TORONTO – As provinces rely more heavily on rapid antigen testing as part of a strategy to limit the spread of COVID-19, there have been concerns about the possibility of false-positive results. Canadian researchers have produced new data that sheds light on the possibility of such events.
Researchers from the University of Toronto’s Rotman School of Management published their peer-reviewed findings in the journal JAMA earlier this month. They looked at the results of more than 900,000 rapid antigen tests performed in 537 Canadian workplaces between January and October 2021.
During this period, Canada had two significant waves of COVID-19 driven by the Delta variant. A total of 1,322 positive results were recorded using the rapid tests. Of these cases, 1,103 also had data from the PCR test to compare with.
In total, 462 rapid test results, 0.05% of the 900,000 results, gave false positives. This number represents 42% of the positive test results in the study.
The tests performed too late in infection or improperly are some of the possible reasons for these false negatives, the researchers said.
About 60% of these false positives can also be traced back to problems with a single manufacturer. There were 278 false positives from two workplaces, all drawn from a single bad batch.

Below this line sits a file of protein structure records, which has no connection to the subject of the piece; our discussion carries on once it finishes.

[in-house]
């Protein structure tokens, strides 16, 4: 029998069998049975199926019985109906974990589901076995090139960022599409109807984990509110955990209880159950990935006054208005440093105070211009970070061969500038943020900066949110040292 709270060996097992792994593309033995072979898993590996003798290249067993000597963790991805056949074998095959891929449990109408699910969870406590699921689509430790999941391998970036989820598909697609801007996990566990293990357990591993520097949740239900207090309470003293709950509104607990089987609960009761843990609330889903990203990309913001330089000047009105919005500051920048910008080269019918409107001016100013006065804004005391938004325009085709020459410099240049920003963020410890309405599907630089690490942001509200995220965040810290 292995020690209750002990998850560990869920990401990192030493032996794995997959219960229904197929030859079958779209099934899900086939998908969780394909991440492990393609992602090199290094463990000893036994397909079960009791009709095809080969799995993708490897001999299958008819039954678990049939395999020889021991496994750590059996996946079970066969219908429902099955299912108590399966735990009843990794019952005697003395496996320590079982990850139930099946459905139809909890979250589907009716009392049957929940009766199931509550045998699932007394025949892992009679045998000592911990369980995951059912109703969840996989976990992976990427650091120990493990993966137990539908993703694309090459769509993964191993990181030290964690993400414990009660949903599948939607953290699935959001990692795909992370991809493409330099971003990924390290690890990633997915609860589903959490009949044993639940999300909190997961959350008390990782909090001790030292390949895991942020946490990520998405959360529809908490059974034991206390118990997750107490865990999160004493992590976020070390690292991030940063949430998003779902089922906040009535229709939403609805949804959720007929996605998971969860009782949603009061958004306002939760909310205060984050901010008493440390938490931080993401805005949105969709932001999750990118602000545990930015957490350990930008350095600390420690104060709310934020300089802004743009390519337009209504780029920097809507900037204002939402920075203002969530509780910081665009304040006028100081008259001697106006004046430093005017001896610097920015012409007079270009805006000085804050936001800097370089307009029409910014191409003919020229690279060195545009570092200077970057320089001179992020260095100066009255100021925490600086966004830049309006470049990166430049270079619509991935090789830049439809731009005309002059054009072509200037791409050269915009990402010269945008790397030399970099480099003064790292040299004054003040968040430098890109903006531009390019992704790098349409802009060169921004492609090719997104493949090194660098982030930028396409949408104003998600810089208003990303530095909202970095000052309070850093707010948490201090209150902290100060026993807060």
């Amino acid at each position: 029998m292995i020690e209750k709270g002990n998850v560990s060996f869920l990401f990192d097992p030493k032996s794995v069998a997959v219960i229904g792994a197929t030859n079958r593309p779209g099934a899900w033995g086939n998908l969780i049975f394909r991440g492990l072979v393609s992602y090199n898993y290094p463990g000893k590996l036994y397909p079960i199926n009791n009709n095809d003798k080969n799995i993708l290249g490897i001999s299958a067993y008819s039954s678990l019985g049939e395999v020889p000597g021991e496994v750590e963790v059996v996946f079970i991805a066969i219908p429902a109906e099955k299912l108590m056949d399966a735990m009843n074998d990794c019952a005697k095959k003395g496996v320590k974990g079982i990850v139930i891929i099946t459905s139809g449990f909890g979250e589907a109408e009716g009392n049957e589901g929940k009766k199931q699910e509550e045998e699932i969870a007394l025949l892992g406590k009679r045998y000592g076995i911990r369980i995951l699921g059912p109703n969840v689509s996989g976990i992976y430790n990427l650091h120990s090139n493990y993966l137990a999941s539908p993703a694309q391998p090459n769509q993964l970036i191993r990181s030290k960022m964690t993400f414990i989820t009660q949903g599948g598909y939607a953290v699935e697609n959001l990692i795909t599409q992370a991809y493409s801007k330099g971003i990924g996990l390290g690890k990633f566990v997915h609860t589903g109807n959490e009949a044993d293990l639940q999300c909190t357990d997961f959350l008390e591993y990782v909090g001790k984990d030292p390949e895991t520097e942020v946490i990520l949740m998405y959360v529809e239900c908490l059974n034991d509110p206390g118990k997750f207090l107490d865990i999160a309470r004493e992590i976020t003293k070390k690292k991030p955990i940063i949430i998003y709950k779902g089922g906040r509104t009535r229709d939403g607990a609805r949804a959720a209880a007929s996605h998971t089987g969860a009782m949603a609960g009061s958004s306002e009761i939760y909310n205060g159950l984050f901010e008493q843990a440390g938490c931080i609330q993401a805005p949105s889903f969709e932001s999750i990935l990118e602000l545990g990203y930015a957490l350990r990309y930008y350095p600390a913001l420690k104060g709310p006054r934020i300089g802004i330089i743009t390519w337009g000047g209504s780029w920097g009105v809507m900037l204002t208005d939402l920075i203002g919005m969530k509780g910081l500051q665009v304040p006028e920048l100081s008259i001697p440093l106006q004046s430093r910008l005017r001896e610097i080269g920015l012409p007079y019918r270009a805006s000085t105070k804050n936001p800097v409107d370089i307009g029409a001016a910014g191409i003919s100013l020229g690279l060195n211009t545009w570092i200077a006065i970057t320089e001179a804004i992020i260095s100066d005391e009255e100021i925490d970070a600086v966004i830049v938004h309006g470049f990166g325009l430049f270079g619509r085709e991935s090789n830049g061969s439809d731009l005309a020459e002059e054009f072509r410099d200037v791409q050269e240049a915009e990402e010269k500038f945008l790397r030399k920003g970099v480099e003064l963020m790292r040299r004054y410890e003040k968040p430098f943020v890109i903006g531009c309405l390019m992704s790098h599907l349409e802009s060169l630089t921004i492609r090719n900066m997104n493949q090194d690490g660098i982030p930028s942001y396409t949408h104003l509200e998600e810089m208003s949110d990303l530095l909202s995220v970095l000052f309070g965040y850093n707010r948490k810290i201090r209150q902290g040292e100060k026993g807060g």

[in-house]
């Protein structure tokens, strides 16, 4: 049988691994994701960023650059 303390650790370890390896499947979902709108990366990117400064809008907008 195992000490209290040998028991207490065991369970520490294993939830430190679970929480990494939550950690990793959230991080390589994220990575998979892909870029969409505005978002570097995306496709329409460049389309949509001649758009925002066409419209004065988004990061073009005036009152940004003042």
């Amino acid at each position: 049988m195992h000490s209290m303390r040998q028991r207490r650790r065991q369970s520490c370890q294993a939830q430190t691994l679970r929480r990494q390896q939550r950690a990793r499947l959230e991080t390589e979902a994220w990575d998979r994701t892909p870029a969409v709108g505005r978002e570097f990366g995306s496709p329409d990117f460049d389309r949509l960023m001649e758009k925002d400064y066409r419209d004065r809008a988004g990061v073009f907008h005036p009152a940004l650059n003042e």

“The overall rate of false-positive results among the total rapid antigen screening screens for SARS-CoV-2 is very low, consistent with other smaller studies,” the researchers wrote. writing research. “These results inform the discussion about whether rapid antigen tests lead to too many false positives that could overwhelm the capacity for PCR testing in other settings.
The authors also say their findings illustrate the importance of “a comprehensive data set” to quickly identify bad batches of rapid tests.
“With the ability to identify batch problems within 24 hours, workers can return to work, problematic test batches can be eliminated, and public health authorities and manufacturers can can be informed,” they wrote.